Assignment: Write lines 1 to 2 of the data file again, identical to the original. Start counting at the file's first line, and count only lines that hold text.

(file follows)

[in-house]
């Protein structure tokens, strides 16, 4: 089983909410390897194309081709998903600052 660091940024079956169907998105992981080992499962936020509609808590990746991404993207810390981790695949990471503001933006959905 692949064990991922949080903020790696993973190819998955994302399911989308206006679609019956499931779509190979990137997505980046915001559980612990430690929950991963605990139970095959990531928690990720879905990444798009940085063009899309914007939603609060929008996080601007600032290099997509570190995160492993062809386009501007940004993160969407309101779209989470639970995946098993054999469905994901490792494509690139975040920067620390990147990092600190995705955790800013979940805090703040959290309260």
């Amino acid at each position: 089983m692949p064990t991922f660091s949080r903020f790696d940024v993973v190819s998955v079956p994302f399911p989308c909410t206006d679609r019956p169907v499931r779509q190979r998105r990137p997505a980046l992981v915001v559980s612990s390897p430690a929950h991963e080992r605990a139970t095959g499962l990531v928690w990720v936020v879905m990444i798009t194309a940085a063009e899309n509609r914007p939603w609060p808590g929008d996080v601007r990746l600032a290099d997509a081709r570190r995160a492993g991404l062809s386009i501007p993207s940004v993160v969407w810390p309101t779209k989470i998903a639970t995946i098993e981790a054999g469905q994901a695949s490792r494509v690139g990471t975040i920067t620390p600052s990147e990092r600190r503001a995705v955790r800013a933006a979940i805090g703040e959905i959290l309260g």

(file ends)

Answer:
[in-house]
């Protein structure tokens, strides 16, 4: 089983909410390897194309081709998903600052 660091940024079956169907998105992981080992499962936020509609808590990746991404993207810390981790695949990471503001933006959905 692949064990991922949080903020790696993973190819998955994302399911989308206006679609019956499931779509190979990137997505980046915001559980612990430690929950991963605990139970095959990531928690990720879905990444798009940085063009899309914007939603609060929008996080601007600032290099997509570190995160492993062809386009501007940004993160969407309101779209989470639970995946098993054999469905994901490792494509690139975040920067620390990147990092600190995705955790800013979940805090703040959290309260």